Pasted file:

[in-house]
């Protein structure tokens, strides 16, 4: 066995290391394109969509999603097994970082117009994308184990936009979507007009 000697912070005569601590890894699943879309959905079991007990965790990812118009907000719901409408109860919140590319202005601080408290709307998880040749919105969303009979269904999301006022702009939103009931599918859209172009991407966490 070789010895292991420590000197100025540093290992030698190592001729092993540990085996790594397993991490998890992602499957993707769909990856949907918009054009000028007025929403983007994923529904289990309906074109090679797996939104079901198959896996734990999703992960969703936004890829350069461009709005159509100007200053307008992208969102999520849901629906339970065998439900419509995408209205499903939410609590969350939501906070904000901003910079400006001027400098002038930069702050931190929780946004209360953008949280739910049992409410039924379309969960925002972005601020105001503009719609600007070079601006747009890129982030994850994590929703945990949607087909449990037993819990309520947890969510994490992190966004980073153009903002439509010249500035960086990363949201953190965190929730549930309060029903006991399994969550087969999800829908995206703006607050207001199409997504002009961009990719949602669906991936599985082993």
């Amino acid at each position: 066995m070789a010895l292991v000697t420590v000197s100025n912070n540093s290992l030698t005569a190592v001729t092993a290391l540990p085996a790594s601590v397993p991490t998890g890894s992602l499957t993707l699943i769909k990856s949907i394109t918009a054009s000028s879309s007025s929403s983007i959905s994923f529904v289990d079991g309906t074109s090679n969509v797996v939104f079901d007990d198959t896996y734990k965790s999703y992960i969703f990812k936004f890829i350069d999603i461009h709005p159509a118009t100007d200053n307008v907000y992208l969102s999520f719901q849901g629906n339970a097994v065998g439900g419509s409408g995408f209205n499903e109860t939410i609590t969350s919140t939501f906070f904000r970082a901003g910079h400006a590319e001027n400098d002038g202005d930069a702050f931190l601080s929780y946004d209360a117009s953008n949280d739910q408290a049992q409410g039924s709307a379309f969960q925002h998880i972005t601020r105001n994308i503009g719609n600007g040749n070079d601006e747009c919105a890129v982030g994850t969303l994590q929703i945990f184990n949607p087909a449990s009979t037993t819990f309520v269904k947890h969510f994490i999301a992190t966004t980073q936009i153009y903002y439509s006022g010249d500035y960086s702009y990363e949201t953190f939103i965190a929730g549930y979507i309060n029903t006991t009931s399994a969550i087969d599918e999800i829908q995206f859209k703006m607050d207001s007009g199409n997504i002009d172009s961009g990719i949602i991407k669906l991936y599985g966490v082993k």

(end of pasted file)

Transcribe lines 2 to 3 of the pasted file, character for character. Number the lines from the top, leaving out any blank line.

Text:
């Protein structure tokens, strides 16, 4: 066995290391394109969509999603097994970082117009994308184990936009979507007009 000697912070005569601590890894699943879309959905079991007990965790990812118009907000719901409408109860919140590319202005601080408290709307998880040749919105969303009979269904999301006022702009939103009931599918859209172009991407966490 070789010895292991420590000197100025540093290992030698190592001729092993540990085996790594397993991490998890992602499957993707769909990856949907918009054009000028007025929403983007994923529904289990309906074109090679797996939104079901198959896996734990999703992960969703936004890829350069461009709005159509100007200053307008992208969102999520849901629906339970065998439900419509995408209205499903939410609590969350939501906070904000901003910079400006001027400098002038930069702050931190929780946004209360953008949280739910049992409410039924379309969960925002972005601020105001503009719609600007070079601006747009890129982030994850994590929703945990949607087909449990037993819990309520947890969510994490992190966004980073153009903002439509010249500035960086990363949201953190965190929730549930309060029903006991399994969550087969999800829908995206703006607050207001199409997504002009961009990719949602669906991936599985082993």
């Amino acid at each position: 066995m070789a010895l292991v000697t420590v000197s100025n912070n540093s290992l030698t005569a190592v001729t092993a290391l540990p085996a790594s601590v397993p991490t998890g890894s992602l499957t993707l699943i769909k990856s949907i394109t918009a054009s000028s879309s007025s929403s983007i959905s994923f529904v289990d079991g309906t074109s090679n969509v797996v939104f079901d007990d198959t896996y734990k965790s999703y992960i969703f990812k936004f890829i350069d999603i461009h709005p159509a118009t100007d200053n307008v907000y992208l969102s999520f719901q849901g629906n339970a097994v065998g439900g419509s409408g995408f209205n499903e109860t939410i609590t969350s919140t939501f906070f904000r970082a901003g910079h400006a590319e001027n400098d002038g202005d930069a702050f931190l601080s929780y946004d209360a117009s953008n949280d739910q408290a049992q409410g039924s709307a379309f969960q925002h998880i972005t601020r105001n994308i503009g719609n600007g040749n070079d601006e747009c919105a890129v982030g994850t969303l994590q929703i945990f184990n949607p087909a449990s009979t037993t819990f309520v269904k947890h969510f994490i999301a992190t966004t980073q936009i153009y903002y439509s006022g010249d500035y960086s702009y990363e949201t953190f939103i965190a929730g549930y979507i309060n029903t006991t009931s399994a969550i087969d599918e999800i829908q995206f859209k703006m607050d207001s007009g199409n997504i002009d172009s961009g990719i949602i991407k669906l991936y599985g966490v082993k």